Tuesday, May 5, 2009

big time returns... a nice time but not a long time, so have a good time, your stock can't rise everyday.

I've repeated on several occasions that I never keep more than 10% of my own net-worth in the stock market.
I'll just focus on how and why i came to take this attitude and why it's made me enjoy the stock market more even if my exposure is less and to look at equity investments for what they really are (at least through my jaded, hippy-hating eyes).

This view probably started out as an asset mix of around 20% (think pareto's principal- which i don't follow anymore), and from 2005-2008, became more and more conservative. It was mostly because i simply dislike extreme volatility in any aspect of my life where it's not absolutely necessary. Over the past decade the stock market had been booming, but it had also been busting and booming back at a very high rate. I disliked the constant boom and bust so much that i decided to get out of the market. The final sale i made was BMO. I purchased shares at about $62 in July 2006 and sold them in February of 2008 at $57.

at the time i felt like i was taking a beating but just happy to get out.
Everything in my portfolio for the remainder of 2008 was in bonds and GICs (luckily, i was able to buy 1 year GICs, cashable after 30 days, that yield 2.8-3%) Current GIC yields of similar duration are about 0%... I also kept a very small position in a major energy company.

So while i hated the market for what i perceived as volatility. The crashing housing prices in California and Florida and Arizona were in the news, and i was thinking maybe it's time to take the cash and just buy a nice vacation home, and finally be finished with Canadian winters.

I never put two and two together and luckily never bought any property (i had never been offered Mortgage backed-securities or asset-backed commercial paper) and i was just as surprised when the meltdown of October-March crippled the global economy.

That being said, i was also lucky enough to be doing a great deal of reading into macro economics, personal finance and DIY investing at this time. (i was so put off by the stock market, i was wondering if there was any other decent alternative to my bonds- which were earning quite nicely through it all..... the answer btw, so far, is NO).

When i finally rounded out my general investment knowledge by looking at the recent works by Nial Ferguson in "the Ascent of Money" and doing some further background that included Nasim Nicholas Taleb, author of "the Black Swan" among other books on chance and investing, i decided this blog was the next step.

This blog represents my conclusion that the whole notion of diversifying an equity portfolio, that you should balance 50% stocks and 50% bonds or anything similar to this, is a myth.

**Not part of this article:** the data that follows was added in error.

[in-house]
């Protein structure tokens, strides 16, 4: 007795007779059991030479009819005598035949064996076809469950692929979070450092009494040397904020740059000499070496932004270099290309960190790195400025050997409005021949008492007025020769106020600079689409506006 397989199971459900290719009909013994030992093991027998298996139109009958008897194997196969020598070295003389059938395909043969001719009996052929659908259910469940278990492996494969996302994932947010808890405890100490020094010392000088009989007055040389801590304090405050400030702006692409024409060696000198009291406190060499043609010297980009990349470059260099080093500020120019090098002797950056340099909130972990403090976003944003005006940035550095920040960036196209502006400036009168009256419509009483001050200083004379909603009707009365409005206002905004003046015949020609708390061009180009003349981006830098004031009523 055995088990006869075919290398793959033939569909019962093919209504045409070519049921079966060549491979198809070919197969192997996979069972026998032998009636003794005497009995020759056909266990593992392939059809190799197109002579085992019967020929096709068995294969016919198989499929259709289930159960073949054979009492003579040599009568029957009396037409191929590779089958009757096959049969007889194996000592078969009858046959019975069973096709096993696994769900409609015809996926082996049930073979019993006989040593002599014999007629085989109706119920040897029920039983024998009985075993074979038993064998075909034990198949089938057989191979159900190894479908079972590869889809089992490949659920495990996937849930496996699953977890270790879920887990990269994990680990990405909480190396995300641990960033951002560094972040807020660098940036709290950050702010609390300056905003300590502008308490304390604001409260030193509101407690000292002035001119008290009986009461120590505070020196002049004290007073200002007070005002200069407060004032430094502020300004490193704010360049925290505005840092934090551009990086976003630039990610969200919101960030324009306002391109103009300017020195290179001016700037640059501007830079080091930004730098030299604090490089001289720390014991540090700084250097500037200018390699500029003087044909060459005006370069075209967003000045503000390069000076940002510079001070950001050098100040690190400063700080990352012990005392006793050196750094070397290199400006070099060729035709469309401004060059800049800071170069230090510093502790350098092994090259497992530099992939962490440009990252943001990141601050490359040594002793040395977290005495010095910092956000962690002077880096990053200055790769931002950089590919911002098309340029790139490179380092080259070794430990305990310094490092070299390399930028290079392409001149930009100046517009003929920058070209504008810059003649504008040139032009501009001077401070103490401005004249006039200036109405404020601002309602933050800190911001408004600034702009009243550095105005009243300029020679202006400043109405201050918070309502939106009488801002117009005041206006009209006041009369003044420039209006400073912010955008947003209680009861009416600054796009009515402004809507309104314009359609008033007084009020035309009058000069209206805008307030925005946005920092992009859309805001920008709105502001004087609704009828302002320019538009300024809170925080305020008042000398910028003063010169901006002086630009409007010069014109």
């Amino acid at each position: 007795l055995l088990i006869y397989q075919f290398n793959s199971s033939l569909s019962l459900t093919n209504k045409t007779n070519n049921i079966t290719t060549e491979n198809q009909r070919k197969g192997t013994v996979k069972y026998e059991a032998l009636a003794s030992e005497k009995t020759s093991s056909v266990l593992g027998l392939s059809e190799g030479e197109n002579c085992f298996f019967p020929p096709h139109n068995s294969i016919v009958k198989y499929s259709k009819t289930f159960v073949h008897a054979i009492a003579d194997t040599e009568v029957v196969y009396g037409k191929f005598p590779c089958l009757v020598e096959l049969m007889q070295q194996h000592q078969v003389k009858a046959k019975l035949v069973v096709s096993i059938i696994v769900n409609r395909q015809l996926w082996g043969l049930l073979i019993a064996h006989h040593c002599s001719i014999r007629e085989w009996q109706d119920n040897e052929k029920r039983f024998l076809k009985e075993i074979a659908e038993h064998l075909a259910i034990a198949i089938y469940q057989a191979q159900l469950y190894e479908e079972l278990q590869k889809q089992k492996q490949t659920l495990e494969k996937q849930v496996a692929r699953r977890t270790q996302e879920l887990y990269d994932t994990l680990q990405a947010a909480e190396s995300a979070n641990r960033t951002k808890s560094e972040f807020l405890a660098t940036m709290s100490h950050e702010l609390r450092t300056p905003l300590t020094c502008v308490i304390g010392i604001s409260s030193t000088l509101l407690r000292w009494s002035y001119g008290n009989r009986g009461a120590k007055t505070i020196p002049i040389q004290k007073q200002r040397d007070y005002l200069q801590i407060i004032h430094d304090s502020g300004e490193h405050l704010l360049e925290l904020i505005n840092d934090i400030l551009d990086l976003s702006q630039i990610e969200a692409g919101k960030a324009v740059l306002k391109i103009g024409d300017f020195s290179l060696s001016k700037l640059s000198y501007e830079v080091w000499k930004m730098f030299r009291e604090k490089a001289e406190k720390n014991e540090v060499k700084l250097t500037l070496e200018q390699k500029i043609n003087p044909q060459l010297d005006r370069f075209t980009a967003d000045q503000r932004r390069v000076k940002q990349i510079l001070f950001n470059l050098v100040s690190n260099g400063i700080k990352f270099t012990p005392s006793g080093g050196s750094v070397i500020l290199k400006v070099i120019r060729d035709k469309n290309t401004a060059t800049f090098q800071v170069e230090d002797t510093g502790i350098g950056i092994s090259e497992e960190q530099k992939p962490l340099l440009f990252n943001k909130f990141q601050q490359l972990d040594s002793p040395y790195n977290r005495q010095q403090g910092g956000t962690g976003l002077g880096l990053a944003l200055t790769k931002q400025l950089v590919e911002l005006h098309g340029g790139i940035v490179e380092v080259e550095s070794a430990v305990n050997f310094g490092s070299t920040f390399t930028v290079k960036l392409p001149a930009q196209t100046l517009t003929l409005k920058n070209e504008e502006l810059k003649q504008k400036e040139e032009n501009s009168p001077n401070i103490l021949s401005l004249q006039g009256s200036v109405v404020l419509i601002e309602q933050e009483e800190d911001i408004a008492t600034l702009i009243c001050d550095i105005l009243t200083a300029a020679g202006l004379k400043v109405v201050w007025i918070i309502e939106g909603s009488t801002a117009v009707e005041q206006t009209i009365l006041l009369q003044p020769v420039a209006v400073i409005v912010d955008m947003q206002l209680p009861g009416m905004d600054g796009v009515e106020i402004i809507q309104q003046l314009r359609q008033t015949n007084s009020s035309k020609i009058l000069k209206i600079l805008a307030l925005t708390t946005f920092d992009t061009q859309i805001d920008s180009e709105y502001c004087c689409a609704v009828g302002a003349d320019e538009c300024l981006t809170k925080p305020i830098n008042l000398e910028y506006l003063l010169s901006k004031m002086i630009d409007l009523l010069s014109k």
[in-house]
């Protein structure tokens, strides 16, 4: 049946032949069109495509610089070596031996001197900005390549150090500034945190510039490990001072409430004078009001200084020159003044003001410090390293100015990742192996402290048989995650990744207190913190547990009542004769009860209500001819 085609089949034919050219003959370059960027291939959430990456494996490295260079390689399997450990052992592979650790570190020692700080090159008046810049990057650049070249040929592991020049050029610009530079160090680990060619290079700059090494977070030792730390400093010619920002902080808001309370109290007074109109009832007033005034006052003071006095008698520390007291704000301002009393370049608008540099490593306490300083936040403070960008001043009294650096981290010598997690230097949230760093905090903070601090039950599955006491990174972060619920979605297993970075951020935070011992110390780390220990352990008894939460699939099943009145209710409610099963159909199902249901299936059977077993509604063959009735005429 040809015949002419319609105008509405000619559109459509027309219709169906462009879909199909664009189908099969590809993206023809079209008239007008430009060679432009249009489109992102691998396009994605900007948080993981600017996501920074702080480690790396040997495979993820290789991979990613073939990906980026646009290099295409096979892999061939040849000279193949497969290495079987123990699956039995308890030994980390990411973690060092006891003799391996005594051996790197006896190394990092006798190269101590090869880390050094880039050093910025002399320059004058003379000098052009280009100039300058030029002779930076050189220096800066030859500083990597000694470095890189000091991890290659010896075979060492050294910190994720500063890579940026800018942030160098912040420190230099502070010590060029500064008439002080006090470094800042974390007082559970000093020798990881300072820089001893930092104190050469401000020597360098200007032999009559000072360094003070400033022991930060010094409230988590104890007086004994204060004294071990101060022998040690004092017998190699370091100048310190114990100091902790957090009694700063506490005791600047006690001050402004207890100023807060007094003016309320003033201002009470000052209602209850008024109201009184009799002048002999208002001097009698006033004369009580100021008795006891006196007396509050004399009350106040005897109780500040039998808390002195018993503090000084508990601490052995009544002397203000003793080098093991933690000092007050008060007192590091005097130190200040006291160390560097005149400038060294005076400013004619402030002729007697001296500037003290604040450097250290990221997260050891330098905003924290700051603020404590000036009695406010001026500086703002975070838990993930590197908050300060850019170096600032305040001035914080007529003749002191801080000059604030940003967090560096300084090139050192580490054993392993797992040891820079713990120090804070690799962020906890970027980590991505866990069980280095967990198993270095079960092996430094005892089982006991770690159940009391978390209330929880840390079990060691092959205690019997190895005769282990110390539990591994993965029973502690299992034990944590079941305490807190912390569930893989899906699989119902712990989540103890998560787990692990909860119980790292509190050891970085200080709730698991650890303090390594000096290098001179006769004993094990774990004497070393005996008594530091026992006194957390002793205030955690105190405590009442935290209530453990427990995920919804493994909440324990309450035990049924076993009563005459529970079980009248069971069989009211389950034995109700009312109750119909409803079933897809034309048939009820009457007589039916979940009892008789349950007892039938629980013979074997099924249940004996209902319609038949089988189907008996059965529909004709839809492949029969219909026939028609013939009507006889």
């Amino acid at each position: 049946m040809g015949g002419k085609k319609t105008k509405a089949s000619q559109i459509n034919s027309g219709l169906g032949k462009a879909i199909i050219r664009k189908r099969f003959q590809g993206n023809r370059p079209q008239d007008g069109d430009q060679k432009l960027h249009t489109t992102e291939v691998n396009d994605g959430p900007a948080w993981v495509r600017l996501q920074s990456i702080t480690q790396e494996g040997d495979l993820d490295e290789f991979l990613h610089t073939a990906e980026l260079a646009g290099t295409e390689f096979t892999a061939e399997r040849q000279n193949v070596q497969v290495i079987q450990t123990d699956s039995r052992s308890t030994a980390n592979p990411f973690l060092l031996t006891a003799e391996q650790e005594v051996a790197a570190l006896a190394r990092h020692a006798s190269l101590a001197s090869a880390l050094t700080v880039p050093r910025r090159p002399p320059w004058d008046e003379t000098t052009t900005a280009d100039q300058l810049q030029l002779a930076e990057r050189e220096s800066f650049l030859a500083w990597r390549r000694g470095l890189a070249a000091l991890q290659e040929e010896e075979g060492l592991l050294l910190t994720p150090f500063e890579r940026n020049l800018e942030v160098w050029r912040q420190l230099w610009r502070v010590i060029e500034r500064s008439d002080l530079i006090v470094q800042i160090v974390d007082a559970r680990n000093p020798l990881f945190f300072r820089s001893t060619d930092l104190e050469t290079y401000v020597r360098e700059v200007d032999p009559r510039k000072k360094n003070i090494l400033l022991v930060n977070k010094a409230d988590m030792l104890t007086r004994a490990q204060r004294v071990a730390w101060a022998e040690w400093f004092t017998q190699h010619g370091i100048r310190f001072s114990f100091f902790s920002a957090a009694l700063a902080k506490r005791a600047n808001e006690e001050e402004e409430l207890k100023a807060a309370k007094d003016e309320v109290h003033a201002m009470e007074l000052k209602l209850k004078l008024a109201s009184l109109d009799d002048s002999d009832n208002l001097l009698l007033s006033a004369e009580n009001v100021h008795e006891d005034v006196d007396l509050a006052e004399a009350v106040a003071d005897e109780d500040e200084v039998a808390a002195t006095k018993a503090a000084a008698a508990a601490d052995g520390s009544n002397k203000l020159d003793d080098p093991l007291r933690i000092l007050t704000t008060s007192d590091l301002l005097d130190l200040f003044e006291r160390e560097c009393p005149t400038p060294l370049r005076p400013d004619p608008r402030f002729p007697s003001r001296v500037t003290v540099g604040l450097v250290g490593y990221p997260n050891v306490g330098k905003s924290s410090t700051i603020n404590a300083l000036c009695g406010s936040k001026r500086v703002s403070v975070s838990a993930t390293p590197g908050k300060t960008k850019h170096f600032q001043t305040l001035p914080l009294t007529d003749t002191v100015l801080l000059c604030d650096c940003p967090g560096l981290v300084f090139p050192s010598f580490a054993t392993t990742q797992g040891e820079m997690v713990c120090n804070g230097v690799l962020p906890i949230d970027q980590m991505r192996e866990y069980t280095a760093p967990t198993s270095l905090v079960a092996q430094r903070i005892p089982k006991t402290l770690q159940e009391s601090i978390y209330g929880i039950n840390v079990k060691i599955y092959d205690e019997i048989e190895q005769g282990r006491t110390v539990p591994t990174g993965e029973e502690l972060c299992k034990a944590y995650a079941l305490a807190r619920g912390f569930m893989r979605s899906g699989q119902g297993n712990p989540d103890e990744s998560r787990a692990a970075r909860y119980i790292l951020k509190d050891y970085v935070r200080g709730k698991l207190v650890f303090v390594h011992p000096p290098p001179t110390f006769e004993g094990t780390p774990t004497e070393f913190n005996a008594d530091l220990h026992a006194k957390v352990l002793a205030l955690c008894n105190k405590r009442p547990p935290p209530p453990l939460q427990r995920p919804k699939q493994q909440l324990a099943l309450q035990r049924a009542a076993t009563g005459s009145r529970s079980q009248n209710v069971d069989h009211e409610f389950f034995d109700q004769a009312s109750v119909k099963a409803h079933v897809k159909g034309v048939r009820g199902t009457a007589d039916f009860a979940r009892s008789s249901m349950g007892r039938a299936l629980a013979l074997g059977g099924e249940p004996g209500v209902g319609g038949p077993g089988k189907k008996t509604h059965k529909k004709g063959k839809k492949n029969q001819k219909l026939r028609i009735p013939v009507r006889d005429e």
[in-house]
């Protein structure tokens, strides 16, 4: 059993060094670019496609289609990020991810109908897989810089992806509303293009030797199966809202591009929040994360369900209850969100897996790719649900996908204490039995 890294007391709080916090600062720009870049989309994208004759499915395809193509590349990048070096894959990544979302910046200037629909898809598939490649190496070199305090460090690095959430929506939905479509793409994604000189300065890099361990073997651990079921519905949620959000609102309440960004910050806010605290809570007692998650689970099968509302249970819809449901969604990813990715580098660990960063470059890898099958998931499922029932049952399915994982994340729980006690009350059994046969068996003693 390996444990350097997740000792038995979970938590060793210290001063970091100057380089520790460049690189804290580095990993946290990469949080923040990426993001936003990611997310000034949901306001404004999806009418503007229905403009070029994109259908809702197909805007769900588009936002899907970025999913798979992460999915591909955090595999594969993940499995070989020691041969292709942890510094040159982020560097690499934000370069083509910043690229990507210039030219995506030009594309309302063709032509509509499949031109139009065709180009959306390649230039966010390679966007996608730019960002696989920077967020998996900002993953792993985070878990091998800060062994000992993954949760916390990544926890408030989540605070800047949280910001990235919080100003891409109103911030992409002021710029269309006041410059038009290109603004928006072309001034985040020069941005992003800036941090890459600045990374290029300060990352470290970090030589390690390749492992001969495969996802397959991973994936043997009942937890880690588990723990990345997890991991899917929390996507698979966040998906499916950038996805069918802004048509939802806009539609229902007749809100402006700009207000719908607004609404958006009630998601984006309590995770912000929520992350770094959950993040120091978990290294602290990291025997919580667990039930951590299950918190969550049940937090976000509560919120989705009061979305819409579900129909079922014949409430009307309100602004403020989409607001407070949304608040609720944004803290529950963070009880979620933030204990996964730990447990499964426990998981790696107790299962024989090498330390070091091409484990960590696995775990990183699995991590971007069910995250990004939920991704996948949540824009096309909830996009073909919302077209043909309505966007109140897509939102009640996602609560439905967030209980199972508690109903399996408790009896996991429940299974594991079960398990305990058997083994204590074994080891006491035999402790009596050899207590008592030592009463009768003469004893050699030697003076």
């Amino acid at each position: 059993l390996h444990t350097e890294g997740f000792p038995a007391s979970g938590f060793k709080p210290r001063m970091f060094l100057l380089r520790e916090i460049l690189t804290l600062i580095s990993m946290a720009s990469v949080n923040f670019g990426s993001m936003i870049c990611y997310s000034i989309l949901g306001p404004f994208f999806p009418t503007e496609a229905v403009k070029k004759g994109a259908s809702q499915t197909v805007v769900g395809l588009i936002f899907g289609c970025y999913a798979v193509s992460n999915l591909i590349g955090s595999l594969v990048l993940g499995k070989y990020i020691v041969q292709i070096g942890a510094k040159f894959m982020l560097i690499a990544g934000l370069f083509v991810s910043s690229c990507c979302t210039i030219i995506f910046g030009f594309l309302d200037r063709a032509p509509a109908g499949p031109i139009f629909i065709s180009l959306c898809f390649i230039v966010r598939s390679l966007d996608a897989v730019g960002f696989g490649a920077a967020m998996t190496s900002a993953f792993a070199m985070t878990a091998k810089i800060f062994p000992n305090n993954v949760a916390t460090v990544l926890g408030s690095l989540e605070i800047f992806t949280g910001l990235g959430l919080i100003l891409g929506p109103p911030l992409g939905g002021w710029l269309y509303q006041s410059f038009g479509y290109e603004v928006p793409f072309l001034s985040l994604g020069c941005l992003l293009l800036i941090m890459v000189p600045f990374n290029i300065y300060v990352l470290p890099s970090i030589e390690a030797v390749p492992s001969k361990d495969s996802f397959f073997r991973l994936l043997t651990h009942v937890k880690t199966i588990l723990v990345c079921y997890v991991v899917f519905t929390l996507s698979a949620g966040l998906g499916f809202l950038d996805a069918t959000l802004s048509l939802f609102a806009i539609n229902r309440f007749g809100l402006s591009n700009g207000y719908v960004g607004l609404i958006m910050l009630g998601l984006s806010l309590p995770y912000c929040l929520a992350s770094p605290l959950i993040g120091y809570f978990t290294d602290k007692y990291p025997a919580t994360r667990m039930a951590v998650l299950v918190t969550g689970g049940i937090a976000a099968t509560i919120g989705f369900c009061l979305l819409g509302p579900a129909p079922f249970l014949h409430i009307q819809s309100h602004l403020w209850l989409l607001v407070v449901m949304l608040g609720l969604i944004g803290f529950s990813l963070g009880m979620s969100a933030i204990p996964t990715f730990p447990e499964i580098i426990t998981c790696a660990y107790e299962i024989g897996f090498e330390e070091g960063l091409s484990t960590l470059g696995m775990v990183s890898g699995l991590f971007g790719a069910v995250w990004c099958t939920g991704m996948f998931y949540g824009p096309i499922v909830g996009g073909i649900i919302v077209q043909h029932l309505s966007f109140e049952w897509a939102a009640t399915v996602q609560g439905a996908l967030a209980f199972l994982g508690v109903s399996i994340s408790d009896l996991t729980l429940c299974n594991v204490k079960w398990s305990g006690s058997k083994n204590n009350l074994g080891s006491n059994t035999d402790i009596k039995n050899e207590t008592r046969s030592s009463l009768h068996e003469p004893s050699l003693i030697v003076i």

This blog is my attempt to verify or discredit the belief that the most efficient and safest way for your investments to not go down in value, beat inflation, earn a steady return and provide a fully customizable portfolio for your specific needs is.... BONDS (specifically investment grade corporate, provinical and even real-return government of canada bonds).

If you pay any advisor 1% or more of your capital every year just to manage your money, it is a myth that you need to pay that much just to preserve capital and create growth.

I started this blog with the idea that putting anything more than 10% of your assets in an allocation that does not promise to protect your capital is too risky- investing is about assumptions of what will happen in the future and these assumptions always contain risks we ignore or are unaware of and that is why people lose money when they don't have to.

Im happy that the rebound of march- april has restored an average of 25% people's retirement savings (for those that stayed invested). There are a lot of people who lost over 50% and have little to no chance of ever recovering from the peak, but this is why we call the market volatile and why i'm too scared to put a 1/4 of my money into that arena.

when i do put money in the stock market, i realize it's to my advantage to take more risk. I'm already prepared to take a loss so i want to take the most speculative risks. Do all those crazy trader strategies- buy the companies people are terrified of, buy the companies you like that no one has ever heard of and hedge like a mad man. That's the nature of speculation and it's the form of venture capitalism the stock market provides. If you are prepared for the downside of an unprofitable company, but you like their product and you personally believe in it (like some eco-small-cap-companies, or bio-tech, or whatever) you should enjoy the role of capitalist and your economic vote to increase the resources of whatever belief you attach to your preferred company. your money could, obviously evaporate completely, but when you take only 1% of your net worth and throw it away at a cause (which you had hoped would be profitable) you can also consider it a form of charity and the government does allow a tax credit for the loss if it all goes horribly wrong.

frankly, looking at the corruption and admitted failure to make any meaningful long-term progress from some large and established charities, i think the argument can be made that (specific, highly-speculative) investing in the stock market is an equally charitable form of donation.

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